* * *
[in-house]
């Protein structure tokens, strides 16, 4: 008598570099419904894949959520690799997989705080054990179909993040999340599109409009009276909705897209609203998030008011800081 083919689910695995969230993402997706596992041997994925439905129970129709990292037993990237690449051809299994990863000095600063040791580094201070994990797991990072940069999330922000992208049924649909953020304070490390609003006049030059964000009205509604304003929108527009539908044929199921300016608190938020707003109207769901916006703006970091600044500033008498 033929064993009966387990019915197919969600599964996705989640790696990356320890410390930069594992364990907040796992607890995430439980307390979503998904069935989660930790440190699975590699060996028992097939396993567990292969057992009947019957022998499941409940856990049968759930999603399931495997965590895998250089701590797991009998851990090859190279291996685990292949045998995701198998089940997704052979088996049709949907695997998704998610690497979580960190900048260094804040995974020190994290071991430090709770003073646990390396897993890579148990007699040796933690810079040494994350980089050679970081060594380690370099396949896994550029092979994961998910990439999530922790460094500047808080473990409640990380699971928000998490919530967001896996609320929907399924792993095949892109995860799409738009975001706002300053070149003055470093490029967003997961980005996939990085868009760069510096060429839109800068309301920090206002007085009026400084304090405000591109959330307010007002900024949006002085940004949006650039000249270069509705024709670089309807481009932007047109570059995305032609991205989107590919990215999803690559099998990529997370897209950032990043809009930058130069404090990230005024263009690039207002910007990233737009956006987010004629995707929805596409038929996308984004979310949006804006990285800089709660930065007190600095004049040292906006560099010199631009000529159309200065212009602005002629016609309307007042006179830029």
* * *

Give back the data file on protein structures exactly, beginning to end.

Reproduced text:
[in-house]
């Protein structure tokens, strides 16, 4: 008598570099419904894949959520690799997989705080054990179909993040999340599109409009009276909705897209609203998030008011800081 083919689910695995969230993402997706596992041997994925439905129970129709990292037993990237690449051809299994990863000095600063040791580094201070994990797991990072940069999330922000992208049924649909953020304070490390609003006049030059964000009205509604304003929108527009539908044929199921300016608190938020707003109207769901916006703006970091600044500033008498 033929064993009966387990019915197919969600599964996705989640790696990356320890410390930069594992364990907040796992607890995430439980307390979503998904069935989660930790440190699975590699060996028992097939396993567990292969057992009947019957022998499941409940856990049968759930999603399931495997965590895998250089701590797991009998851990090859190279291996685990292949045998995701198998089940997704052979088996049709949907695997998704998610690497979580960190900048260094804040995974020190994290071991430090709770003073646990390396897993890579148990007699040796933690810079040494994350980089050679970081060594380690370099396949896994550029092979994961998910990439999530922790460094500047808080473990409640990380699971928000998490919530967001896996609320929907399924792993095949892109995860799409738009975001706002300053070149003055470093490029967003997961980005996939990085868009760069510096060429839109800068309301920090206002007085009026400084304090405000591109959330307010007002900024949006002085940004949006650039000249270069509705024709670089309807481009932007047109570059995305032609991205989107590919990215999803690559099998990529997370897209950032990043809009930058130069404090990230005024263009690039207002910007990233737009956006987010004629995707929805596409038929996308984004979310949006804006990285800089709660930065007190600095004049040292906006560099010199631009000529159309200065212009602005002629016609309307007042006179830029």